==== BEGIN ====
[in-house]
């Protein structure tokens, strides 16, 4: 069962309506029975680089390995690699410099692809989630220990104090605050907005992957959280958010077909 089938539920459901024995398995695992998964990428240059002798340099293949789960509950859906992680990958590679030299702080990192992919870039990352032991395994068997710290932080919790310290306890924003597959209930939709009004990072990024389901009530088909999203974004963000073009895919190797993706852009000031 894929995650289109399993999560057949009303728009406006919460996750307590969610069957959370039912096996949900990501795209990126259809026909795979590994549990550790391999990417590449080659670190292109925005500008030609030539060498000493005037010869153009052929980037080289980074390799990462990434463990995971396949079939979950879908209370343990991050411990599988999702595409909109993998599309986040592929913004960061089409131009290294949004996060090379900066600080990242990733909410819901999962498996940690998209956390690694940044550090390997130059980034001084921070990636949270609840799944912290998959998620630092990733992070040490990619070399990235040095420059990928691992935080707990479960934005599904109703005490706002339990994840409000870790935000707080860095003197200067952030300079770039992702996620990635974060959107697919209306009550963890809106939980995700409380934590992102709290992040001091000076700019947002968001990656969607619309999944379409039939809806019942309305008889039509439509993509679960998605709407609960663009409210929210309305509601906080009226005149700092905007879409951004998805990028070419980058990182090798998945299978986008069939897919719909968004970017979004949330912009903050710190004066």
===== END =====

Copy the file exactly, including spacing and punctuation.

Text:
[in-house]
């Protein structure tokens, strides 16, 4: 069962309506029975680089390995690699410099692809989630220990104090605050907005992957959280958010077909 089938539920459901024995398995695992998964990428240059002798340099293949789960509950859906992680990958590679030299702080990192992919870039990352032991395994068997710290932080919790310290306890924003597959209930939709009004990072990024389901009530088909999203974004963000073009895919190797993706852009000031 894929995650289109399993999560057949009303728009406006919460996750307590969610069957959370039912096996949900990501795209990126259809026909795979590994549990550790391999990417590449080659670190292109925005500008030609030539060498000493005037010869153009052929980037080289980074390799990462990434463990995971396949079939979950879908209370343990991050411990599988999702595409909109993998599309986040592929913004960061089409131009290294949004996060090379900066600080990242990733909410819901999962498996940690998209956390690694940044550090390997130059980034001084921070990636949270609840799944912290998959998620630092990733992070040490990619070399990235040095420059990928691992935080707990479960934005599904109703005490706002339990994840409000870790935000707080860095003197200067952030300079770039992702996620990635974060959107697919209306009550963890809106939980995700409380934590992102709290992040001091000076700019947002968001990656969607619309999944379409039939809806019942309305008889039509439509993509679960998605709407609960663009409210929210309305509601906080009226005149700092905007879409951004998805990028070419980058990182090798998945299978986008069939897919719909968004970017979004949330912009903050710190004066």